•    Jeana Mushriqui, 30, Upper Darby, Penn.

•    David R. Painter, 56, U.K.

•    Lee M. Wares, 43, U.K.

•    Pankesh Patel, 43, U.K.

•    Ofer Paz, 50, Israel

•    Jonathan M. Spiller, 58, Ponte Vedra Beach, Fla.

•    Israel Weisler, a/k/a Wayne Weisler, 63, Stearns, Ky.

•    Michael Sachs, 66, Stearns, Ky.

•    John Benson Wier III, 46, St. Petersburg, Fla.

Richard T. Bistrong (January 21), the key intermediary identified as “Individual 1” in the Shot Show indictments (above) was charged with conspiracy to violate the FCPA.

Jim Bob Brown (January 28), 48, former Willbros employee, was sentenced in federal court in Houston to one year and one day in prison and fined $17,500 for conspiracy to violate the FCPA.

Jason Edward Steph (January 28), 40, former Willbros employee, was sentenced to 15 months and fined $2,000 for conspiracy to violate the FCPA.

John W. Warwick
(February 10), 64, of Virginia Beach, Va., pleaded guilty to one count of conspiracy to violate the FCPA.

Jean Fourcand (February 19), 62, of Miami, pleaded guilty to laundering money used to bribe former officials at Haiti's state-owned telecommunications company.

BAE Systems plc (March 1) pleaded guilty to conspiring to defraud the U.S. by impairing and impeding its lawful functions, to make false statements about its Foreign Corrupt Practices Act compliance program, and to violate the Arms Export Control Act and International Traffic in Arms Regulations. It was fined $400 million.

Robert Antoine (March 12), 62, pleaded guilty to a money-laundering conspiracy (see Jean Fourcand above).

Nexus Technologies, Inc. (March 16) pleaded guilty to conspiracy, and to violating the Foreign Corrupt Practices Act, and the Travel Act in connection with commercial bribes and money laundering.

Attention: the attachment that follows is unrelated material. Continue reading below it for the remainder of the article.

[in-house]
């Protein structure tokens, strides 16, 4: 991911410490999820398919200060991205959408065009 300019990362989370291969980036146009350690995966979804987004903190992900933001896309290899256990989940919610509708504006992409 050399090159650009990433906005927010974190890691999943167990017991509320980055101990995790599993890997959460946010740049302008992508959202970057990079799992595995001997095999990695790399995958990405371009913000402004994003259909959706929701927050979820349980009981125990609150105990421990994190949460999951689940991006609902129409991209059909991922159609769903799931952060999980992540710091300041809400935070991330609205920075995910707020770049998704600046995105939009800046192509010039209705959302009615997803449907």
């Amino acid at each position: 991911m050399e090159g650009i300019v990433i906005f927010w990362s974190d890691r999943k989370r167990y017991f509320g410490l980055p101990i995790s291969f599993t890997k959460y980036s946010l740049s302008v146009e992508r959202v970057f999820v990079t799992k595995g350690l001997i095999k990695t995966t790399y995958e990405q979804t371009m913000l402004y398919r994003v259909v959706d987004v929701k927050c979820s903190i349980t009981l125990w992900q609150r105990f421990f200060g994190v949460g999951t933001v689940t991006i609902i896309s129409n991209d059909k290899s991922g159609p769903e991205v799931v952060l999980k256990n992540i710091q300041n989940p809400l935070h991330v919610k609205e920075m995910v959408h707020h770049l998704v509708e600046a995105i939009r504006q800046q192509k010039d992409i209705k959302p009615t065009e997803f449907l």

Nam Nguyen (March 16), 54, the president and owner of Nexus Technologies, pleaded guilty to conspiracy, a substantive FCPA violation, a violation of the Travel Act, and money laundering.

An Nguyen (March 16), 34, an employee of Nexus Technologies, pleaded guilty to conspiracy, a substantive FCPA violation, a violation of the Travel Act, and money laundering.

Kim Nguyen (March 16), 41, another sibling, pleaded guilty to conspiracy, a substantive FCPA violation, and money laundering.

Innospec (March 18) pleaded guilty to wire fraud and FCPA violations. In its DOJ, settlement, it will pay a $14.1 million criminal fine and retain an independent compliance monitor for three years. In its SEC settlement, It will disgorge $11.2 million in profits for violating the FCPA's anti-bribery, internal controls, and books and records provisions.

Daimler AG (March 24) charged in a criminal information with one count of conspiracy to violate the FCPA (18 U.S.C. §371) and one count of violating the books and records provisions (15  U.S.C. §§78m(b)(2)(A), 78m(b)(5), and 78ff(a), and 18 U.S.C. §2). Daimler is expected to pay $185 million -- $93.6 million for a criminal fine and $91.4 million in civil penalties. Hearing on April 1, 2010.

Sentencing delays:

Gerald and Patricia Green's sentencing in Los Angleles was postponed from January 21 to April 1, 2010 at 8:00 am.

Hans Bodmer (SDNY 03-947): sentencing was scheduled for February 23, 2010. Docket indicates a sealed document was placed in vault on March 25, 2010 (2004 - Bourke/Kozeny – Note: Was not convicted on FCPA count against him). Sentencing may be delayed until the outcome of Bourke's appeal.

Albert "Jack" Stanley's sentencing in Houston was rescheduled from February 24 to May 26, 2010 at 10:30 am.

Leo Winston Smith (CDCA 07-69): sentencing delayed from March 22, 2010; currently scheduled for May 10, 2010 (2007 - Pacific Consolidated).